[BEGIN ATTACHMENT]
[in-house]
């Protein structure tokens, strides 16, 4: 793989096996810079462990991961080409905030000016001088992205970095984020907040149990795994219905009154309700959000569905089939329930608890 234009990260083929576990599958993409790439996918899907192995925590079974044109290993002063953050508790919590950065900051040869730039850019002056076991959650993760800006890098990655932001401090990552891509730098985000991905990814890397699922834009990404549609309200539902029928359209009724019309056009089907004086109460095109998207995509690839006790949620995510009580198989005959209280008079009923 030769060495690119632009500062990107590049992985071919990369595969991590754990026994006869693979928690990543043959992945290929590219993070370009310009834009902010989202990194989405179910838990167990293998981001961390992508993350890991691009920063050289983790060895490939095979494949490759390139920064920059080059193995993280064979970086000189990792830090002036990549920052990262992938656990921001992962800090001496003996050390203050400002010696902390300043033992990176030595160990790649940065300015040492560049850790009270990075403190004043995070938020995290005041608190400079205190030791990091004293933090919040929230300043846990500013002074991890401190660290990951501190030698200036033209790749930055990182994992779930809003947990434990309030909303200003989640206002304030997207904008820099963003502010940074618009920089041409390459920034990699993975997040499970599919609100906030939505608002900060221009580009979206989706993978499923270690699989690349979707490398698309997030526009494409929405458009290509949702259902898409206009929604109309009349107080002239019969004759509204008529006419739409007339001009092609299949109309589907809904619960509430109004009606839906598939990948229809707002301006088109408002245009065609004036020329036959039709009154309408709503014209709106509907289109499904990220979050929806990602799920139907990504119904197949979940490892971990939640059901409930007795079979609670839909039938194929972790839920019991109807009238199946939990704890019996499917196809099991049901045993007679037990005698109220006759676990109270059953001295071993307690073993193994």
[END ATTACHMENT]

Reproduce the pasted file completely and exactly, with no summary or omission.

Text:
[in-house]
């Protein structure tokens, strides 16, 4: 793989096996810079462990991961080409905030000016001088992205970095984020907040149990795994219905009154309700959000569905089939329930608890 234009990260083929576990599958993409790439996918899907192995925590079974044109290993002063953050508790919590950065900051040869730039850019002056076991959650993760800006890098990655932001401090990552891509730098985000991905990814890397699922834009990404549609309200539902029928359209009724019309056009089907004086109460095109998207995509690839006790949620995510009580198989005959209280008079009923 030769060495690119632009500062990107590049992985071919990369595969991590754990026994006869693979928690990543043959992945290929590219993070370009310009834009902010989202990194989405179910838990167990293998981001961390992508993350890991691009920063050289983790060895490939095979494949490759390139920064920059080059193995993280064979970086000189990792830090002036990549920052990262992938656990921001992962800090001496003996050390203050400002010696902390300043033992990176030595160990790649940065300015040492560049850790009270990075403190004043995070938020995290005041608190400079205190030791990091004293933090919040929230300043846990500013002074991890401190660290990951501190030698200036033209790749930055990182994992779930809003947990434990309030909303200003989640206002304030997207904008820099963003502010940074618009920089041409390459920034990699993975997040499970599919609100906030939505608002900060221009580009979206989706993978499923270690699989690349979707490398698309997030526009494409929405458009290509949702259902898409206009929604109309009349107080002239019969004759509204008529006419739409007339001009092609299949109309589907809904619960509430109004009606839906598939990948229809707002301006088109408002245009065609004036020329036959039709009154309408709503014209709106509907289109499904990220979050929806990602799920139907990504119904197949979940490892971990939640059901409930007795079979609670839909039938194929972790839920019991109807009238199946939990704890019996499917196809099991049901045993007679037990005698109220006759676990109270059953001295071993307690073993193994």